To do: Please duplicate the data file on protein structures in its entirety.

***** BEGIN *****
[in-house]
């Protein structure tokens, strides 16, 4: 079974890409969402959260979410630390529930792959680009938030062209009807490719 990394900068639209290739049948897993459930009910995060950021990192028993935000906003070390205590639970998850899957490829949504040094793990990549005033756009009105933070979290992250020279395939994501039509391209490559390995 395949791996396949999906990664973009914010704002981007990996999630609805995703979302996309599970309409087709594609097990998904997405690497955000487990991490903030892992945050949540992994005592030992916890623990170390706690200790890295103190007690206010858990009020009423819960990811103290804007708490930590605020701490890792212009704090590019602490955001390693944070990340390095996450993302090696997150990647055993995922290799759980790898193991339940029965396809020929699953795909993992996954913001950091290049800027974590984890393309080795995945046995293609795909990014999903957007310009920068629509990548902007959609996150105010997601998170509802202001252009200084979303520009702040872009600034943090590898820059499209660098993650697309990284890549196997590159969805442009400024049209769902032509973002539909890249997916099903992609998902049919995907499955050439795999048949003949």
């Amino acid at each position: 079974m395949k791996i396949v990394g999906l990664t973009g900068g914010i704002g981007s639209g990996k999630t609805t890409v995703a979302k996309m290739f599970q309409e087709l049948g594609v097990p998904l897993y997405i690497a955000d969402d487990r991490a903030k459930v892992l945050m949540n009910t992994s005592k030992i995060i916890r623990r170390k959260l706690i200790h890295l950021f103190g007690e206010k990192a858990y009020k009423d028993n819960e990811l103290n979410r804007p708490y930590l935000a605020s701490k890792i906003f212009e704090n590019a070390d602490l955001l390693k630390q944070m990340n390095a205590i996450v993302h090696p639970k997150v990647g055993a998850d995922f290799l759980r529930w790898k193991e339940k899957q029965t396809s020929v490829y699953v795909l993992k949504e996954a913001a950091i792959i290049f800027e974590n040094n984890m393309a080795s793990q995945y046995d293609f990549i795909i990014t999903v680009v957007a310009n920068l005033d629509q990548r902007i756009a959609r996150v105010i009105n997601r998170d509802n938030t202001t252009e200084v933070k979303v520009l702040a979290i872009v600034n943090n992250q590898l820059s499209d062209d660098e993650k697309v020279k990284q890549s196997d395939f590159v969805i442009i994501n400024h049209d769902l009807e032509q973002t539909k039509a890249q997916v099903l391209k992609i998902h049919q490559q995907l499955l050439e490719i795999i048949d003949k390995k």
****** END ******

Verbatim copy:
[in-house]
């Protein structure tokens, strides 16, 4: 079974890409969402959260979410630390529930792959680009938030062209009807490719 990394900068639209290739049948897993459930009910995060950021990192028993935000906003070390205590639970998850899957490829949504040094793990990549005033756009009105933070979290992250020279395939994501039509391209490559390995 395949791996396949999906990664973009914010704002981007990996999630609805995703979302996309599970309409087709594609097990998904997405690497955000487990991490903030892992945050949540992994005592030992916890623990170390706690200790890295103190007690206010858990009020009423819960990811103290804007708490930590605020701490890792212009704090590019602490955001390693944070990340390095996450993302090696997150990647055993995922290799759980790898193991339940029965396809020929699953795909993992996954913001950091290049800027974590984890393309080795995945046995293609795909990014999903957007310009920068629509990548902007959609996150105010997601998170509802202001252009200084979303520009702040872009600034943090590898820059499209660098993650697309990284890549196997590159969805442009400024049209769902032509973002539909890249997916099903992609998902049919995907499955050439795999048949003949």
């Amino acid at each position: 079974m395949k791996i396949v990394g999906l990664t973009g900068g914010i704002g981007s639209g990996k999630t609805t890409v995703a979302k996309m290739f599970q309409e087709l049948g594609v097990p998904l897993y997405i690497a955000d969402d487990r991490a903030k459930v892992l945050m949540n009910t992994s005592k030992i995060i916890r623990r170390k959260l706690i200790h890295l950021f103190g007690e206010k990192a858990y009020k009423d028993n819960e990811l103290n979410r804007p708490y930590l935000a605020s701490k890792i906003f212009e704090n590019a070390d602490l955001l390693k630390q944070m990340n390095a205590i996450v993302h090696p639970k997150v990647g055993a998850d995922f290799l759980r529930w790898k193991e339940k899957q029965t396809s020929v490829y699953v795909l993992k949504e996954a913001a950091i792959i290049f800027e974590n040094n984890m393309a080795s793990q995945y046995d293609f990549i795909i990014t999903v680009v957007a310009n920068l005033d629509q990548r902007i756009a959609r996150v105010i009105n997601r998170d509802n938030t202001t252009e200084v933070k979303v520009l702040a979290i872009v600034n943090n992250q590898l820059s499209d062209d660098e993650k697309v020279k990284q890549s196997d395939f590159v969805i442009i994501n400024h049209d769902l009807e032509q973002t539909k039509a890249q997916v099903l391209k992609i998902h049919q490559q995907l499955l050439e490719i795999i048949d003949k390995k």